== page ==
The discussion centred around the relationship between business and society, and what needs to be in place for this social contract to operate appropriately. There was an overwhelming consensus that good corporate governance is not something that is determined solely by the business nor the Board of Directors, increasingly it is the stakeholders who are able to vote with their wallets when they feel the business is not delivering on their values. This relationship should be underlined by proper legislation which plays an important role when existing checks and balances fail.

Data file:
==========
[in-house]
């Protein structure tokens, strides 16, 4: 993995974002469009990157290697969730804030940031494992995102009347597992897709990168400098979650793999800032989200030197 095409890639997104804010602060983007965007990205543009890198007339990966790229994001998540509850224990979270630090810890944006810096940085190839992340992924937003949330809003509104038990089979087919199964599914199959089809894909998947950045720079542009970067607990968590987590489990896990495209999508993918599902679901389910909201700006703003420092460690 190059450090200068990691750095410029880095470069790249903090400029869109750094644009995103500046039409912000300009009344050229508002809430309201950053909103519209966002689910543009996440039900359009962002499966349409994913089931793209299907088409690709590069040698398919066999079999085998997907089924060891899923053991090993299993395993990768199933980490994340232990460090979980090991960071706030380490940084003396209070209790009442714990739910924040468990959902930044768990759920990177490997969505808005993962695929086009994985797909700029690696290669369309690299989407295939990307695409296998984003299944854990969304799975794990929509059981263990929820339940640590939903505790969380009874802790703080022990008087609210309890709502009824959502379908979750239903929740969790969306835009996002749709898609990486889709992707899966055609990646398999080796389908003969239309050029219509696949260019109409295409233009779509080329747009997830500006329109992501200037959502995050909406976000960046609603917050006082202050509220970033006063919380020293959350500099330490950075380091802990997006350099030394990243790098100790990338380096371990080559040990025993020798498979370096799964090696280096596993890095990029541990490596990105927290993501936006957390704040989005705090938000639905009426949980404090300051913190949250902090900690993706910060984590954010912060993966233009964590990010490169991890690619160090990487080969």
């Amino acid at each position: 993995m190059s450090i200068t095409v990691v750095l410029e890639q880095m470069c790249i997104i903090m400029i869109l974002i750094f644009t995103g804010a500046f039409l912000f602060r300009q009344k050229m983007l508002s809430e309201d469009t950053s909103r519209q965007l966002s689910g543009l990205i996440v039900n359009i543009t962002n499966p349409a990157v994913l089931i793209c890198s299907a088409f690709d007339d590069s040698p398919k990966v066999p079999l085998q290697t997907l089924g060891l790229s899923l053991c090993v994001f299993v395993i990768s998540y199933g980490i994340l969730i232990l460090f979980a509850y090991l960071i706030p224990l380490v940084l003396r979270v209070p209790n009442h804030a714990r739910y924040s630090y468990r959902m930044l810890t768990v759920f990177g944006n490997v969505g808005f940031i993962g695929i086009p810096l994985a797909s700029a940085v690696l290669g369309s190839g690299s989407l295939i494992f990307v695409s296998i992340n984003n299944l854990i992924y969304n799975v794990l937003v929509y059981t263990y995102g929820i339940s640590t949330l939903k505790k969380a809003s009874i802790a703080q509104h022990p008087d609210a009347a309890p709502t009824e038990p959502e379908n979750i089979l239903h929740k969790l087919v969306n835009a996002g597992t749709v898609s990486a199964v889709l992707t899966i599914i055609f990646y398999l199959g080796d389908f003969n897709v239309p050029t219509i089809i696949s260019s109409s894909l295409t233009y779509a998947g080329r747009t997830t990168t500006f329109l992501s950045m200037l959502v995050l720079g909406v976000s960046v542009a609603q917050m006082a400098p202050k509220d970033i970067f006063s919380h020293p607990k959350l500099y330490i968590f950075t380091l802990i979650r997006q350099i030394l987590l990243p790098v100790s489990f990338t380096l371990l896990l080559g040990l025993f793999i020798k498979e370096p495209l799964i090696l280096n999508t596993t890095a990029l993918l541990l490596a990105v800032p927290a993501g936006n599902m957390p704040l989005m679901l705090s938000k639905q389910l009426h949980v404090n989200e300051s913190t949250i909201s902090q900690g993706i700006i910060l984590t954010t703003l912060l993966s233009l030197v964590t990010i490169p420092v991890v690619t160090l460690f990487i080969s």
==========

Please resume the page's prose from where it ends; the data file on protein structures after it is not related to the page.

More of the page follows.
There were mixed emotions towards how the pandemic has impacted this relationship. In some regards, it showed what is possible when business and societies’ goals are aligned. This sparked optimism, particularly with regard to reaching climate targets in the coming decades. The panel also issued caution, suggesting that the regulation that came into being as a result of the 2008 financial crisis has played an important role, however we may need more to steward business behaviour in the future. Auditors can and will be crucial in this, enabling greater transparency around debt levels and financial resilience, however it was felt that they should not be seen as a guarantor.